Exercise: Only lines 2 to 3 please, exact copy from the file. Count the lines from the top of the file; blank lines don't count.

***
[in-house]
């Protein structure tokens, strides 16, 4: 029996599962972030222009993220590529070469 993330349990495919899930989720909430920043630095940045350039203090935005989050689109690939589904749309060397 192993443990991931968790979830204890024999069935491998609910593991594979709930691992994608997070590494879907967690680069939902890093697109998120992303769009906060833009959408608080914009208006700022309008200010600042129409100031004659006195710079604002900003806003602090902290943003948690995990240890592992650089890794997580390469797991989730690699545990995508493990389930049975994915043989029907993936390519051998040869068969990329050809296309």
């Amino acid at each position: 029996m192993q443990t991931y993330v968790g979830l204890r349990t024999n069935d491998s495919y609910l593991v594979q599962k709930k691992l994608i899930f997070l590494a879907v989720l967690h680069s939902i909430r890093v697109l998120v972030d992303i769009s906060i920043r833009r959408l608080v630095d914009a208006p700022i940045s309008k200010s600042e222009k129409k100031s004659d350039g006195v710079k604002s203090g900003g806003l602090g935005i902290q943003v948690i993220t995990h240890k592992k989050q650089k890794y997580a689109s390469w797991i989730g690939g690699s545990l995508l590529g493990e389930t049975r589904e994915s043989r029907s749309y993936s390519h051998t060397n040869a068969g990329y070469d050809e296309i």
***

């Protein structure tokens, strides 16, 4: 029996599962972030222009993220590529070469 993330349990495919899930989720909430920043630095940045350039203090935005989050689109690939589904749309060397 192993443990991931968790979830204890024999069935491998609910593991594979709930691992994608997070590494879907967690680069939902890093697109998120992303769009906060833009959408608080914009208006700022309008200010600042129409100031004659006195710079604002900003806003602090902290943003948690995990240890592992650089890794997580390469797991989730690699545990995508493990389930049975994915043989029907993936390519051998040869068969990329050809296309």
């Amino acid at each position: 029996m192993q443990t991931y993330v968790g979830l204890r349990t024999n069935d491998s495919y609910l593991v594979q599962k709930k691992l994608i899930f997070l590494a879907v989720l967690h680069s939902i909430r890093v697109l998120v972030d992303i769009s906060i920043r833009r959408l608080v630095d914009a208006p700022i940045s309008k200010s600042e222009k129409k100031s004659d350039g006195v710079k604002s203090g900003g806003l602090g935005i902290q943003v948690i993220t995990h240890k592992k989050q650089k890794y997580a689109s390469w797991i989730g690939g690699s545990l995508l590529g493990e389930t049975r589904e994915s043989r029907s749309y993936s390519h051998t060397n040869a068969g990329y070469d050809e296309i």